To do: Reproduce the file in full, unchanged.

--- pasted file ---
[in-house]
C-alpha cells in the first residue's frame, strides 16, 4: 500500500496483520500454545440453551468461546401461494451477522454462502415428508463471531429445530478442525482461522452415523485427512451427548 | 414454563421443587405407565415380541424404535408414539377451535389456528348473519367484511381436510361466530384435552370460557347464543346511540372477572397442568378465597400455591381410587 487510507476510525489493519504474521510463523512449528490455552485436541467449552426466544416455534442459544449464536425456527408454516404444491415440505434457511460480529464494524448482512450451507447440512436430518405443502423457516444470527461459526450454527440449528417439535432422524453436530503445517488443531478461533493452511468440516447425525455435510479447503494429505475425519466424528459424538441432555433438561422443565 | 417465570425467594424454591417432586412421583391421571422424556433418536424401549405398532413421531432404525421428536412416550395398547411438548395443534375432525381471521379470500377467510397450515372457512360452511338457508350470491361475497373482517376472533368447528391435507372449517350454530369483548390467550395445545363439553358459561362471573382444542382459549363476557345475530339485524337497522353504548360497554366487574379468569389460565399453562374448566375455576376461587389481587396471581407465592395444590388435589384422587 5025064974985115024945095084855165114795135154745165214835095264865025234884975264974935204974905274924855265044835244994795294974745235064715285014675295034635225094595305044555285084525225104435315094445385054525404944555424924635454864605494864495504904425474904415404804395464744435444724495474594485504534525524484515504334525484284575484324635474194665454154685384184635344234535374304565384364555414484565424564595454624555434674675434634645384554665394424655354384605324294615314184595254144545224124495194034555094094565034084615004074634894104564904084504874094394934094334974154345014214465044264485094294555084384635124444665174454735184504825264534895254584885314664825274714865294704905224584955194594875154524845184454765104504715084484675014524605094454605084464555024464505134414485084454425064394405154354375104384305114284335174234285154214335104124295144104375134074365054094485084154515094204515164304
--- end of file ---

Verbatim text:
[in-house]
C-alpha cells in the first residue's frame, strides 16, 4: 500500500496483520500454545440453551468461546401461494451477522454462502415428508463471531429445530478442525482461522452415523485427512451427548 | 414454563421443587405407565415380541424404535408414539377451535389456528348473519367484511381436510361466530384435552370460557347464543346511540372477572397442568378465597400455591381410587 487510507476510525489493519504474521510463523512449528490455552485436541467449552426466544416455534442459544449464536425456527408454516404444491415440505434457511460480529464494524448482512450451507447440512436430518405443502423457516444470527461459526450454527440449528417439535432422524453436530503445517488443531478461533493452511468440516447425525455435510479447503494429505475425519466424528459424538441432555433438561422443565 | 417465570425467594424454591417432586412421583391421571422424556433418536424401549405398532413421531432404525421428536412416550395398547411438548395443534375432525381471521379470500377467510397450515372457512360452511338457508350470491361475497373482517376472533368447528391435507372449517350454530369483548390467550395445545363439553358459561362471573382444542382459549363476557345475530339485524337497522353504548360497554366487574379468569389460565399453562374448566375455576376461587389481587396471581407465592395444590388435589384422587 5025064974985115024945095084855165114795135154745165214835095264865025234884975264974935204974905274924855265044835244994795294974745235064715285014675295034635225094595305044555285084525225104435315094445385054525404944555424924635454864605494864495504904425474904415404804395464744435444724495474594485504534525524484515504334525484284575484324635474194665454154685384184635344234535374304565384364555414484565424564595454624555434674675434634645384554665394424655354384605324294615314184595254144545224124495194034555094094565034084615004074634894104564904084504874094394934094334974154345014214465044264485094294555084384635124444665174454735184504825264534895254584885314664825274714865294704905224584955194594875154524845184454765104504715084484675014524605094454605084464555024464505134414485084454425064394405154354375104384305114284335174234285154214335104124295144104375134074365054094485084154515094204515164304